Learning Lab

The Bok Center’s Learning Lab is an intergenerational team and a studio space built to support creative approaches to teaching and learning.

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The Learning Lab team collaborates with Harvard faculty to explore, design and build materials, assignments, and activities for Harvard courses. These activities often involve unconventional modes of communicating, making, and creating – including data visualization, film-making, public speaking, 3D modeling, virtual reality, sculpture, dance and performance, and public service, among many others. Since students will often be engaging these media and tools for the very first time, the Learning Lab provides direct instruction to students through workshops and hackathons hosted in our Learning Lab Studio, a flexible space with dynamic technological capabilities and artmaking supplies.

Our Process

Connecting to the Learning Lab


We begin each Learning Lab project by assembling an intergenerational team of teachers and learners: faculty members designing new courses, graduate students interested in instructional design, undergraduate students excited about learning new media. To get connected, contact us, come to a workshop, a hackathon, or just drop by.

Researching and sketching at the Learning Lab

Researching & Sketching

The next step involves developing our skills, our knowledge base, and our capacities. We pull together relevant research, evaluate new technologies, and locate best practices and models. Thinking together about what’s already out there, both within the classroom but also beyond, leads to innovative yet grounded prototypes for testing.

Prototyping and testing at the Learning Lab

Prototyping & Testing

Once we have something, whether it's a lecture or an assignment or a classroom activity, that we could imagine offering a student, we give it to the Learning Lab Undergraduate Fellows to test. The "LLUFs" offer us feedback on each iteration of the learning object, and this feedback drives the design process.  

Delivering and supporting assignments at the Learning Lab

Delivering & Supporting

Through the cyclical design and testing process, our graduate and undergraduate fellows develop the skills necessary to support the course or assignment when it is deployed in the classroom. They produce guides and models; they offer dedicated workshops for students on any unfamiliar skills or tools required for the course. And the Learning Lab’s Studio offers space to rehearse, perform and create in a wide variety of media.

Assessing and revising at the Learning Lab

Assessing & Revising

The Bok Center's Research and Evaluation team meets with faculty to develop targeted assessment protocols involving anything from special questions on course evaluations to focus groups. The resulting reports guide future revisions to the course materials and practices we develop.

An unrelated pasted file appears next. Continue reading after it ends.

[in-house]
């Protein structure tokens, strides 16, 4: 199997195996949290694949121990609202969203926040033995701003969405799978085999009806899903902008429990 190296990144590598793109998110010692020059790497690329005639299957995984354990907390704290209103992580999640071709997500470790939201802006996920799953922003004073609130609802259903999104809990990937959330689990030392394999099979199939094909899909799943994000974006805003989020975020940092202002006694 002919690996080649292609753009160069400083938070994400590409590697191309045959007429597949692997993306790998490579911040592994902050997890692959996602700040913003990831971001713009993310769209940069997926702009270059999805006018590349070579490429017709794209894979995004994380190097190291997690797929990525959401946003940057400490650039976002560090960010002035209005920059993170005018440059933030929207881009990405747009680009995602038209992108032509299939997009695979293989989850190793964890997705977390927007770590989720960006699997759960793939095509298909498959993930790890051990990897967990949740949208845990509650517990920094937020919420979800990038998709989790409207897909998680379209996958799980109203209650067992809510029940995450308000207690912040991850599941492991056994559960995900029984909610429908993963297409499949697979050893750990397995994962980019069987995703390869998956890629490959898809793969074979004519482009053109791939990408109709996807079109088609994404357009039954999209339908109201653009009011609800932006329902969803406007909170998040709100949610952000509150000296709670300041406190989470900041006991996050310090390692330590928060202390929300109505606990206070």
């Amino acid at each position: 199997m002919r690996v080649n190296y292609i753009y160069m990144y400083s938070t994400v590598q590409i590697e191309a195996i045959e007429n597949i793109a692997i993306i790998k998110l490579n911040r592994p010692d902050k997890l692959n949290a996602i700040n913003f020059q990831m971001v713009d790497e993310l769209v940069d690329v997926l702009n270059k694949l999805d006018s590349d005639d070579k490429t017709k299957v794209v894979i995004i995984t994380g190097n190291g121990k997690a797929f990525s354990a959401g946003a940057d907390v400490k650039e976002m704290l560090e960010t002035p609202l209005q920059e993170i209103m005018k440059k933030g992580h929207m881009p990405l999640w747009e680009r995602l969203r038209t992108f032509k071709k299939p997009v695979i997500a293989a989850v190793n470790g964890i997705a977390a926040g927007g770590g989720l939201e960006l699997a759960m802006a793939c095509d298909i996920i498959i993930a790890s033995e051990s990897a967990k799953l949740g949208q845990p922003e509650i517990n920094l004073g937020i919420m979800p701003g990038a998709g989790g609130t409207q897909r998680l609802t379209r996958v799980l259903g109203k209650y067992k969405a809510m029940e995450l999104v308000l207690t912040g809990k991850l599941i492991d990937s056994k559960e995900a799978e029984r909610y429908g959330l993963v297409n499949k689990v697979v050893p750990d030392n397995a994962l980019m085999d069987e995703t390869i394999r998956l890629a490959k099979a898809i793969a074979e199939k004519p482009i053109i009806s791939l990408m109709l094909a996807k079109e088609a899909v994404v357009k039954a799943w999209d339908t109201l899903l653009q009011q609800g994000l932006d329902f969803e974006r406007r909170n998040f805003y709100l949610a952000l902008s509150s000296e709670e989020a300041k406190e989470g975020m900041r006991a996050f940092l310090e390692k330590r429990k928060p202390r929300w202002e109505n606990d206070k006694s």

Reporting and curating at the Learning Lab

Reporting & Curating

The final step involves telling the story of the project, making what we’ve learned visible so that we can steadily build on our discoveries and those of others. And this is why the Learning Lab operates with an unusual degree of transparency, publishing a constant stream of photos, videos, and text.

Our Featured Projects

Our Mission

Experiments in teaching can't happen in a vacuum – they are, simultaneously, experiments in learning, and learners need to be involved and central in the beginning, the middle, and the end. Central to the Learning Lab is the sense that teaching and learning are deeply intertwined – that, as John Dewey put it,

Teaching and learning are correlative or corresponding processes, as much so as selling and buying. One might as well say he [or she] has sold when no one has bought, as to say that he [or she] has taught when no one has learned. And in the educational transaction, the initiative lies with the learner even more than in commerce it lies with the buyer.

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We do not engage in the instructional design process in isolation from learners.

We do not engage in the instructional design process in isolation from learners. 

Of course, in practice, we engage in one-on-one consultations with faculty as we design learning objects, working with the faculty member's classroom experience as a good source of intuitions on ways students might respond the new idea we're pursuing, but our goal is to as quickly as possible deliver a working prototype to actual learners for feedback.
Incubating innovations involves support for teachers during the design phase.

Incubating innovations involves support for teachers during the design phase.

Incubating innovations in teaching and learning involves supporting not only the teachers during the design phase, but supporting both teachers and learners during the first year of the implementation phase as well.
We only know that teaching has happened once we know that students have learned.

We only know that teaching has happened once we know that students have learned.

If we only know that teaching has happened once we know that students have learned, then the process of assessing students' acquisition of knowledge, skills, and attitudes takes on special – even central – importance. For this reason, the Bok Center's Research and Evaluation Team is central to each Learning Lab project, pursuing the goal not of "judging" or "grading" the professor, but, rather, of assessing the Learning Lab's work in supporting the teachers and learners' activities.


Join Our Team

With over two dozen staff and more than one hundred undergraduate and graduate student fellows, the Bok Center is building a community of people dedicated to enhancing teaching and learning at Harvard. Don't miss your opportunity to find out how you can contribute to our mission!

See open positions